The five major powers of the UN Security Council brokered, at the end of Cold War era, the Paris Peace Agreements on Cambodia of October 23, 1991. The whole process of the UN intervention in Cambodia should have led to the democratization of Cambodia and the promotion of Human Rights incorporated in the 1993 Constitution of Cambodia.
But the July 29, 2018 legislative elections shattered all hopes for democratization or for returning power to the people and respecting their human rights. Instead the Cambodian People’s Party (CCP) gained the totality of 125 seats at the National Assembly, without any credible opposition party challenging the whole process of the elections. The Cambodia National Rescue Party (CNRP), the major opposition party, was banned from performing any political activities and its president jailed under the fallacious accusations of fomenting a ‘Colour Revolution’.
Despite warnings from Europe, the USA, Australia and Japan that they would not recognize the outcome of the elections, the CCP proceeded with the elections, with the sole if strong support of the People’s Republic of China, which used to exclusively support the genocidal Khmer Rouge regime in the second part of the 1975s.
The consequences of this situation are:
1. Isolation of Cambodia, leading to a situation of weakness. As a small country, Cambodia should entertain good relations with all countries around and beyond, as did King Sihanouk under the advice of the Indian Prime Minister, Jawaharlal Nehru, in the 1950s and 1960s.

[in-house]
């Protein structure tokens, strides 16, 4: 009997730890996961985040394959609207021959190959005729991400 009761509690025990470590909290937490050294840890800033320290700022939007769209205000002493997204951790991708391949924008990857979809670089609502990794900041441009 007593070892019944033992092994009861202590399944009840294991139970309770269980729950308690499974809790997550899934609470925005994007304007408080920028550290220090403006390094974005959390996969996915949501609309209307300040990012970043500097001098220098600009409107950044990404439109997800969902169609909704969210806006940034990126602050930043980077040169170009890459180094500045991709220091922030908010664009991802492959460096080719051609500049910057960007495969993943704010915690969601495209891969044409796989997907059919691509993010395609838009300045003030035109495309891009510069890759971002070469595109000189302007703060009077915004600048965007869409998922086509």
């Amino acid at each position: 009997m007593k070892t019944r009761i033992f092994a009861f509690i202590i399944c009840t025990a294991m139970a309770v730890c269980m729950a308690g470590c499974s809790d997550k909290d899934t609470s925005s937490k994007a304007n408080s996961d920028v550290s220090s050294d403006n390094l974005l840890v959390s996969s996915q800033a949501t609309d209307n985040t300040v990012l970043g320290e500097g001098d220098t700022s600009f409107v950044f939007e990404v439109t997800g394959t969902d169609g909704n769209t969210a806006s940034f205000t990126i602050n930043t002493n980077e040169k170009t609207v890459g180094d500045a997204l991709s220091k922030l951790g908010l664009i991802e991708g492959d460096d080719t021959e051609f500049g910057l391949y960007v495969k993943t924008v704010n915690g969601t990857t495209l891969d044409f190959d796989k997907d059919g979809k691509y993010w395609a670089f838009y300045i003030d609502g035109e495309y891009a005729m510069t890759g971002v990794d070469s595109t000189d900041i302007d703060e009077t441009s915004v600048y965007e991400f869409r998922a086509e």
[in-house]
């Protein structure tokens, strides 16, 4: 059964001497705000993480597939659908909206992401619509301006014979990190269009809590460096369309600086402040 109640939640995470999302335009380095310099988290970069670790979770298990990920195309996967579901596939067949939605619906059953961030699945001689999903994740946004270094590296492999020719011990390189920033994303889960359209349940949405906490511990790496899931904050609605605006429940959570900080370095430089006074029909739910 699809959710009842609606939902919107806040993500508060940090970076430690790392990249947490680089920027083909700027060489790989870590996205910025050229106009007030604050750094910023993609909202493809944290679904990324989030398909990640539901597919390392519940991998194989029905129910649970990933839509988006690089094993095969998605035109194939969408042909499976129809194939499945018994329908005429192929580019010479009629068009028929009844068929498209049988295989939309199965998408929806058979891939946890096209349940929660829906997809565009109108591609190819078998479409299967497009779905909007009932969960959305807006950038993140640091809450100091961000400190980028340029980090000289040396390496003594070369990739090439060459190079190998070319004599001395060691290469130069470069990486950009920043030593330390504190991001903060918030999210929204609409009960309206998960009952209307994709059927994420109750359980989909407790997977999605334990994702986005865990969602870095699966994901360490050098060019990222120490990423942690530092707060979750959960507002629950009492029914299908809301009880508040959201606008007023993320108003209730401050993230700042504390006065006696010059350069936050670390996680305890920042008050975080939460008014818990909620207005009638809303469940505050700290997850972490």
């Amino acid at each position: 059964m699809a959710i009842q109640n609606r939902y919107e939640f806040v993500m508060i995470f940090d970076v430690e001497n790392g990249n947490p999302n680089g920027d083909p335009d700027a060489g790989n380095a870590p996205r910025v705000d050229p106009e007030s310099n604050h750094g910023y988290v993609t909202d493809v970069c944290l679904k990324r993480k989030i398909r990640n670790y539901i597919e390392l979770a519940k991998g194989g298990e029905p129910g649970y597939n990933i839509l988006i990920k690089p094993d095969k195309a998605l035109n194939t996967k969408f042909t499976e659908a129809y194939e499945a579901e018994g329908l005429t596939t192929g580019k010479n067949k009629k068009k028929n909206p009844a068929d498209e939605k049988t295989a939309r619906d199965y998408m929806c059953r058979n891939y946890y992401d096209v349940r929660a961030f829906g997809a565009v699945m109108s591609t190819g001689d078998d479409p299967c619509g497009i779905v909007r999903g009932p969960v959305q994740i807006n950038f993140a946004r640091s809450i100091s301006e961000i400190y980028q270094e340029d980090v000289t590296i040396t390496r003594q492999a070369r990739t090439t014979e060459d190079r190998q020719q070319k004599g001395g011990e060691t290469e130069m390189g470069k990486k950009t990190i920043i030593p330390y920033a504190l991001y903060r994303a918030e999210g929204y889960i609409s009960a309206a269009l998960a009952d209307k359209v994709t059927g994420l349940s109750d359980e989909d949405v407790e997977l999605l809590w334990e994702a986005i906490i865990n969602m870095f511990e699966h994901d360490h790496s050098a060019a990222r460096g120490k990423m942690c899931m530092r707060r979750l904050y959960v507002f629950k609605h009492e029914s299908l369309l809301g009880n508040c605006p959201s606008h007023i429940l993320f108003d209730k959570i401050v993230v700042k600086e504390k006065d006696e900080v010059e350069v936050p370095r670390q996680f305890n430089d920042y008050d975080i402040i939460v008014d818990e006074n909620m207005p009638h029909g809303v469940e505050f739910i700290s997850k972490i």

2. Dependency on one country’s assistance, at the risk of losing our independence, which King Sihanouk had preserved for over 15 years, during the Cold War period, by balancing East and West.
3. One party system with an absolute majority in the Parliament means that the 1993 democratic Constitution can be changed anytime with more than 2/3 majority required to amend the Constitution. The Cambodian people are split between those who benefit from privileges and corruption openly allowed by the ruling party and those who have been fighting for their rights, political rights and freedom of speech.
4. Split within the 10-member ASEAN countries: with the 6 original ASEAN members (Indonesia, Malaysia, Philippines, Singapore, Thailand and Brunei Darussalam) traditionally aligned with the USA; and the new members rather aligned with China, especially now Cambodia and Laos, even if Vietnam may be shifting towards the USA, possibly like Myanmar, with historical suspicions playing their part. As long as ASEAN remains without institutions that can safeguard and secure the independence of the whole region and provide a common defense, a member country may feel insecure and inclined to approach a major power like the USA or China.
Under the pretext of political and social stability and peace, Prime Minister Hun Sen forcefully maintained his power with over 100,000 military and police troops and over 1,000 generals that are mostly meant to squash any popular peaceful demonstrations, to muzzle any viable opposition that challenges his power, in this case the Cambodia National Rescue Party, and to establish a one-party system like the Khmer Rouge regime before, except this time with only one leader seemingly legitimized by the July 2018 elections.
When Cambodia held ASEAN’s rotating presidency of Cambodia some years ago, Prime Minister Hun Sen’s government singled out with its support for China on the question of the Spratly and other islands in the South China Sea, jeopardizing the unity of ASEAN and the traditional consensus on these Islands. Such clear-cut siding with China may stray ASEAN away from its neutral and independent stand and jeopardize its future role as a viable independent grouping that steers clear of superpower rivalries.
In this context, what would be the role of India?